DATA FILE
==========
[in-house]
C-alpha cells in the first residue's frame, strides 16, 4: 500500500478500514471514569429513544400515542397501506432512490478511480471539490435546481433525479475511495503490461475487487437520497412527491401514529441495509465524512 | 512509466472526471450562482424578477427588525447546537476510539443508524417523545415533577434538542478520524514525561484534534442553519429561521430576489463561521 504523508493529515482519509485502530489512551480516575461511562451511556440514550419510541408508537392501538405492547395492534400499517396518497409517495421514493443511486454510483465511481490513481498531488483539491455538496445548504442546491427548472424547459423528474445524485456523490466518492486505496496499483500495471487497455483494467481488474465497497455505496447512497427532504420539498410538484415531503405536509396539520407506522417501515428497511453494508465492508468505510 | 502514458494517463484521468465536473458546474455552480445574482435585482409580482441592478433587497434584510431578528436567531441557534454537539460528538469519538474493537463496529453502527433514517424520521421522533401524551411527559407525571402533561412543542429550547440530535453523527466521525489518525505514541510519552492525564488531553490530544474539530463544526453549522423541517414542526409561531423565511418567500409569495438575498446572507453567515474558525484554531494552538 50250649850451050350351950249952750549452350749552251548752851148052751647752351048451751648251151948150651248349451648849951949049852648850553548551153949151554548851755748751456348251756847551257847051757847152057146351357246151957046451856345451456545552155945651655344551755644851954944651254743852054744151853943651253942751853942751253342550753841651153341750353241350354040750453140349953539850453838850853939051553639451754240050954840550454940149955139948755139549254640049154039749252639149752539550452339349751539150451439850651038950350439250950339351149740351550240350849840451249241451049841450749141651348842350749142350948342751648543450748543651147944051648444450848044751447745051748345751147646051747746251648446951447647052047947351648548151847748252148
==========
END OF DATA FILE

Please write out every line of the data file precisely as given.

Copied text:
[in-house]
C-alpha cells in the first residue's frame, strides 16, 4: 500500500478500514471514569429513544400515542397501506432512490478511480471539490435546481433525479475511495503490461475487487437520497412527491401514529441495509465524512 | 512509466472526471450562482424578477427588525447546537476510539443508524417523545415533577434538542478520524514525561484534534442553519429561521430576489463561521 504523508493529515482519509485502530489512551480516575461511562451511556440514550419510541408508537392501538405492547395492534400499517396518497409517495421514493443511486454510483465511481490513481498531488483539491455538496445548504442546491427548472424547459423528474445524485456523490466518492486505496496499483500495471487497455483494467481488474465497497455505496447512497427532504420539498410538484415531503405536509396539520407506522417501515428497511453494508465492508468505510 | 502514458494517463484521468465536473458546474455552480445574482435585482409580482441592478433587497434584510431578528436567531441557534454537539460528538469519538474493537463496529453502527433514517424520521421522533401524551411527559407525571402533561412543542429550547440530535453523527466521525489518525505514541510519552492525564488531553490530544474539530463544526453549522423541517414542526409561531423565511418567500409569495438575498446572507453567515474558525484554531494552538 50250649850451050350351950249952750549452350749552251548752851148052751647752351048451751648251151948150651248349451648849951949049852648850553548551153949151554548851755748751456348251756847551257847051757847152057146351357246151957046451856345451456545552155945651655344551755644851954944651254743852054744151853943651253942751853942751253342550753841651153341750353241350354040750453140349953539850453838850853939051553639451754240050954840550454940149955139948755139549254640049154039749252639149752539550452339349751539150451439850651038950350439250950339351149740351550240350849840451249241451049841450749141651348842350749142350948342751648543450748543651147944051648444450848044751447745051748345751147646051747746251648446951447647052047947351648548151847748252148